We finally got a 2 minute tour of the apartment at minute 105, rushed back into the meeting room and seated for a final 'hard sell' round. Maria showed us the pricing. Our jaws dropped- it was double the amount we had thought, based on the intimations of a friendly cabbie. "I heard that some paid X instead of 2X", my husband stated baldly. Maria held up three fingers "I'm calling my manager in to see what he has to say'. He came over immediately and started chalking up the numbers, with modifications to show how we could get from 2X to X, such as splitting up the suites into half, and ended up with a reasonable number just 10 minutes past the allotted time. At which point, my husband stood up and said "You can't force us into a decision in a few minutes- why delay so long to give us this information. We were interested, but wanted all the data you gave us without all the preliminary marketing."

Parting may be sweet sorrow, but not in this case- no tears, just stonyfaced courtesies, as we collected the voucher for free tickets to the magic show which, incidentally, was very good and quite made up for the waste of 3 hours of our morning.

5 comments:

Lekhni said...

The whole approach sounds very fishy, right? If the economics were to make sense, why would they try to do a hard sell?

Sujatha said...

I suspect the answer lies in the popping of the real estate bubble. Our friendly cabbie also assured my husband that the partly constructed hotel/casinos on the Strip were at a standstill because of lack of funds, and the TV there had an entire channel devoted to advertising only foreclosed home auctions ('Starting at $51K for a home which might have gone for double the price'). It's anyone's guess as to how much the deed to a small portion of the resort's property on the Strip would drop down if this downturn continues. Maybe that's where the company hedges its bets.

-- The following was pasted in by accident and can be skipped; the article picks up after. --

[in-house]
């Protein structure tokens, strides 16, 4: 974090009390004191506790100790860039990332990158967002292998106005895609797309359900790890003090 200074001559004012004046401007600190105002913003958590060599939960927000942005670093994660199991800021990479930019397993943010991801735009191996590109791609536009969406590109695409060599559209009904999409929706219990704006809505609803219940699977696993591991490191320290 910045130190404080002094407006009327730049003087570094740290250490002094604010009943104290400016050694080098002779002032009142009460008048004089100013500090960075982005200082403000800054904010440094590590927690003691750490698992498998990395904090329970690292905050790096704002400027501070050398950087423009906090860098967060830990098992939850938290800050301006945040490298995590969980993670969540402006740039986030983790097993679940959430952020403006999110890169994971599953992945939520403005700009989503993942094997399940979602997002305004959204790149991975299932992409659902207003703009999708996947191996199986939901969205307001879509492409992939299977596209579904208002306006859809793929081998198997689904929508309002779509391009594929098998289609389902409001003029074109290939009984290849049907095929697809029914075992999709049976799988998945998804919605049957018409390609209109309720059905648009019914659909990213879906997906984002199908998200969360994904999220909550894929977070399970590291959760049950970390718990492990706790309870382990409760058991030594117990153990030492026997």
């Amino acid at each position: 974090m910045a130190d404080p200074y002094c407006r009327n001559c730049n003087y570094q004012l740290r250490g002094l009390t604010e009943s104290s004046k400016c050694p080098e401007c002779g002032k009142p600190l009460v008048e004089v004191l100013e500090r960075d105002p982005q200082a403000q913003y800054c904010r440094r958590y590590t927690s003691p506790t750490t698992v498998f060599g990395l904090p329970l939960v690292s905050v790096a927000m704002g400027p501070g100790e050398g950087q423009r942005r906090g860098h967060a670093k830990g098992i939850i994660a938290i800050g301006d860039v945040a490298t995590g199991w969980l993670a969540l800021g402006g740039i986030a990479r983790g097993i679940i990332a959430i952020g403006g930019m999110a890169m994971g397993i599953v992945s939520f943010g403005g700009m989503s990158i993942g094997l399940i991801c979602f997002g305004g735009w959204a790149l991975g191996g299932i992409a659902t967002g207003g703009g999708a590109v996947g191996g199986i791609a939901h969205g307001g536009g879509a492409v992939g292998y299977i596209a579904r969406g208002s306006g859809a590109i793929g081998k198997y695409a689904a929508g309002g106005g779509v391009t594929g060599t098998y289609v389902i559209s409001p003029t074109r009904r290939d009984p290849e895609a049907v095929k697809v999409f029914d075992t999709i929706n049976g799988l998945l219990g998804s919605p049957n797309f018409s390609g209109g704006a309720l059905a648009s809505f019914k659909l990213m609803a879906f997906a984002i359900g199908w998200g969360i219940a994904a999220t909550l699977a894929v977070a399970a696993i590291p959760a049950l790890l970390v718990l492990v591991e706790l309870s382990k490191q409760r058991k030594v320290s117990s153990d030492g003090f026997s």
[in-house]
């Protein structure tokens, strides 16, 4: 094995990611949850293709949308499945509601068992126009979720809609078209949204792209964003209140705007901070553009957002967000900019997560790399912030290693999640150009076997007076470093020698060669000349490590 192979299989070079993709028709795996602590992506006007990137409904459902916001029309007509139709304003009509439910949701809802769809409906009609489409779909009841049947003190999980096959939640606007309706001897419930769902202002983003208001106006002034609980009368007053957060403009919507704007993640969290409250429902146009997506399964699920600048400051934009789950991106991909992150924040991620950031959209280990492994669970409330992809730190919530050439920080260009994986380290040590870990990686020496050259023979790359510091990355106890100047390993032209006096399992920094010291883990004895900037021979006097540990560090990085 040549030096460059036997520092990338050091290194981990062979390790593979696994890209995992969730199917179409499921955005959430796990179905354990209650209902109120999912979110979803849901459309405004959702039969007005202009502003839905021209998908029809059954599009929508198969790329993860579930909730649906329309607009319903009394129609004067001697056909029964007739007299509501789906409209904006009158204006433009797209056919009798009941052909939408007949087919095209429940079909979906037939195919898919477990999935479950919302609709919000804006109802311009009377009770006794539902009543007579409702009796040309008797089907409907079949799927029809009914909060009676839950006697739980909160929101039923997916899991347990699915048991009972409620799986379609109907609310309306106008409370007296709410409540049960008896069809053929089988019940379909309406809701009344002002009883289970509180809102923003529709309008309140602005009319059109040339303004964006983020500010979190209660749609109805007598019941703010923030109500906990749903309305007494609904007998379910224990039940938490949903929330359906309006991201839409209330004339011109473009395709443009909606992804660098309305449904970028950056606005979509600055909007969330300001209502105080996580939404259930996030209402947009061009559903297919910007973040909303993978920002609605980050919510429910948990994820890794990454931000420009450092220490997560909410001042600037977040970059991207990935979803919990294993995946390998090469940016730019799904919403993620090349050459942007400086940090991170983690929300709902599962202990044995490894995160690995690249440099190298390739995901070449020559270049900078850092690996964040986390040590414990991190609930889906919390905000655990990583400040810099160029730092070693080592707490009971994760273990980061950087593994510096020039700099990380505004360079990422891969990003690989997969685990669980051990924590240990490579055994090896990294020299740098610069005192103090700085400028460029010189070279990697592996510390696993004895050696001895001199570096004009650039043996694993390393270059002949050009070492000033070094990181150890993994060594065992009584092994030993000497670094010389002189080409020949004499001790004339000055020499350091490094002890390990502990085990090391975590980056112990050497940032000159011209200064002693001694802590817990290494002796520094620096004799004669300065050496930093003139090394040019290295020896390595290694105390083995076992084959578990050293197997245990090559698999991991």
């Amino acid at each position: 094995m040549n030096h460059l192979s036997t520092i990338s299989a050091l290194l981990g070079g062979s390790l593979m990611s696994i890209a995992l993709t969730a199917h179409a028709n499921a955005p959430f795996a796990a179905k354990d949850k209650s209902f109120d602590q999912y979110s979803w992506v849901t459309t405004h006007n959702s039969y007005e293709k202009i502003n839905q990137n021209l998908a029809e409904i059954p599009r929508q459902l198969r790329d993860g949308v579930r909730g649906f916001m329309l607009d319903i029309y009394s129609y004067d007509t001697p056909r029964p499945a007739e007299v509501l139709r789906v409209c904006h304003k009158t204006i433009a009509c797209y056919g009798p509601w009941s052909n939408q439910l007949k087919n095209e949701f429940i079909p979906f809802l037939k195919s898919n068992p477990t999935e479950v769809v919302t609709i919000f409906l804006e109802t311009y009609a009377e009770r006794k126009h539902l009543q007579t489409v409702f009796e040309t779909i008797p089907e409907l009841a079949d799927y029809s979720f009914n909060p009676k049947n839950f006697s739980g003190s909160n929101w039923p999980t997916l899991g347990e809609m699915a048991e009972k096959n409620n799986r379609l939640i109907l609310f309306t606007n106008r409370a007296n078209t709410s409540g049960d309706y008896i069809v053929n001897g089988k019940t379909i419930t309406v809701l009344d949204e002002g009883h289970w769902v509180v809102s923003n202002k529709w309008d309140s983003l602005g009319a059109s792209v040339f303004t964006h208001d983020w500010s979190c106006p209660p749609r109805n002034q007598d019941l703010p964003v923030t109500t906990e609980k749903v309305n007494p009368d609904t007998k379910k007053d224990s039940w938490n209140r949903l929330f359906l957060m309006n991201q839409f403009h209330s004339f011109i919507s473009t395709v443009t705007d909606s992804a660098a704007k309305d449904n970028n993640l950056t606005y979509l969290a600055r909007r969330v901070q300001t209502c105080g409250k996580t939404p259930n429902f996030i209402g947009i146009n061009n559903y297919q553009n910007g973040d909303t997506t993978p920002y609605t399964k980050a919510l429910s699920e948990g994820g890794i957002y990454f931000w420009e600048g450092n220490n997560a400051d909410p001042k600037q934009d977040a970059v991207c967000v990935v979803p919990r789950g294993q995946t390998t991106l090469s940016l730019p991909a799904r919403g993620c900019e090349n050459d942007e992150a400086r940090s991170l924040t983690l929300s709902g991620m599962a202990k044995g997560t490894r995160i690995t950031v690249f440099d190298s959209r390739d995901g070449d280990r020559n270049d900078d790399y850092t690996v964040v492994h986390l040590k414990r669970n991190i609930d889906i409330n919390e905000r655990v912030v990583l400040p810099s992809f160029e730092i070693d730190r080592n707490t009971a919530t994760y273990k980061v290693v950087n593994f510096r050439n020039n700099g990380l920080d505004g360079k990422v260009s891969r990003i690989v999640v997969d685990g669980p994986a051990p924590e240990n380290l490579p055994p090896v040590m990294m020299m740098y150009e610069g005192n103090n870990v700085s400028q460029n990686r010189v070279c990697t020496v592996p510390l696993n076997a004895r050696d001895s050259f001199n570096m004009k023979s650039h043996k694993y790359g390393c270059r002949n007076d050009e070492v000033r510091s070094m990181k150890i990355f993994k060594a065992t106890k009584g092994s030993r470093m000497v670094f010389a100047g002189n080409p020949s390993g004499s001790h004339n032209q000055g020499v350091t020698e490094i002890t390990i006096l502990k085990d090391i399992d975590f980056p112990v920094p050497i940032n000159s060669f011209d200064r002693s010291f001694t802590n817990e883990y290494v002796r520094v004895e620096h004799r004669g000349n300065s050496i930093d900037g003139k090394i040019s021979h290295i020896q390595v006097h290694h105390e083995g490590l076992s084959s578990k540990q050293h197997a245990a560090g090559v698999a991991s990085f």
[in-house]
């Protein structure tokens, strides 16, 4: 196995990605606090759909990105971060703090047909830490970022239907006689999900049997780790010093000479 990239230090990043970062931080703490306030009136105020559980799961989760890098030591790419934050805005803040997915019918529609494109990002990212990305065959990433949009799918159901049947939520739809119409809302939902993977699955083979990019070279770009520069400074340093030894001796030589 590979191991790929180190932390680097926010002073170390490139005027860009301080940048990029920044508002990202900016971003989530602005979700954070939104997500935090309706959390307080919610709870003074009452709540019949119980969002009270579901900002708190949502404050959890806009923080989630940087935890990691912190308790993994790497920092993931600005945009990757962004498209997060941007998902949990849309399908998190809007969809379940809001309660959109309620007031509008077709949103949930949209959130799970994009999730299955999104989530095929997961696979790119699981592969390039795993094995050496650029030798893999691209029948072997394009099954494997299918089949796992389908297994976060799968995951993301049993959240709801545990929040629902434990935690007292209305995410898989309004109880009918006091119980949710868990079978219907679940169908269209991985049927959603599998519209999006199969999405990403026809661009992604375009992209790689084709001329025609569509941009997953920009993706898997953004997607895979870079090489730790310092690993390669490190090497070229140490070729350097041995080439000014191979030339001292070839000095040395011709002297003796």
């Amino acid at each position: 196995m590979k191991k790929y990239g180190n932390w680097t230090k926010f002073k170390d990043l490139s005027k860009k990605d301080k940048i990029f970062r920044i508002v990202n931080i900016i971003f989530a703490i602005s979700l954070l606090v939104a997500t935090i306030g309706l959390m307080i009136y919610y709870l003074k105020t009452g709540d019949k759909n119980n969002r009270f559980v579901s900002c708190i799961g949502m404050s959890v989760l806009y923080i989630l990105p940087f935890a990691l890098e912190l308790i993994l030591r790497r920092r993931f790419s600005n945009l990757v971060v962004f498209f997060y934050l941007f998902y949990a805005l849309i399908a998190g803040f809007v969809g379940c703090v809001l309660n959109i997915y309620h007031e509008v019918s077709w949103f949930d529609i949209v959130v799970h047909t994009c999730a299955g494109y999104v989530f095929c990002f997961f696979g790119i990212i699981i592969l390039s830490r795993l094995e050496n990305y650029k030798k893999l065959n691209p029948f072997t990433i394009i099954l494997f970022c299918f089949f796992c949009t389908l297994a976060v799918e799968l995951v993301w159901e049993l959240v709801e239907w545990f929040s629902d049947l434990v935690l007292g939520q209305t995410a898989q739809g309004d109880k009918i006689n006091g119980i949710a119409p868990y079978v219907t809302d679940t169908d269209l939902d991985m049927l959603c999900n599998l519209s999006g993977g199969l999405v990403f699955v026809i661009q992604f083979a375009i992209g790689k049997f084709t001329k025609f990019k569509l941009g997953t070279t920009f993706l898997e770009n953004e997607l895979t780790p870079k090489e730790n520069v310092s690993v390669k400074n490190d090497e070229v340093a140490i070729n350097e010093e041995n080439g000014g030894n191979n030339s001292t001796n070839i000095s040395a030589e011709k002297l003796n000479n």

Twisted DNA said...

Phew! Glad you got your tickets at the end. This one is a nail-biter! We narrowly escaped the timeshare pitch last time we were in Vegas :)

Free tickets are tempting though. Would you go through it again for free tickets? Just curious.

Sujatha said...

I suppose if you are not headache prone, it can be as good a morning's entertainment as anything else. I'm sure free tickets would have helped sweeten the deal, even more than the discounted ones. But it might have been possible to bargain with 'Teresa' and 'Dave' for free tickets had we known that we could haggle, which we didn't know at the time.
Being 'timeshare virgins', we were more than curious to see what it was going to be like.
But after talking to another friend who has seen not one but six timeshare presentations, she swears by the bazaar principle. If they offer 13K, counter-offer with 10K, etc. You may even get some genuine deals out of the whole thing.

Lekhni said...

If there's one thing I've learnt, it's that nearly everything involves haggling. Only they call it "negotiating" here :)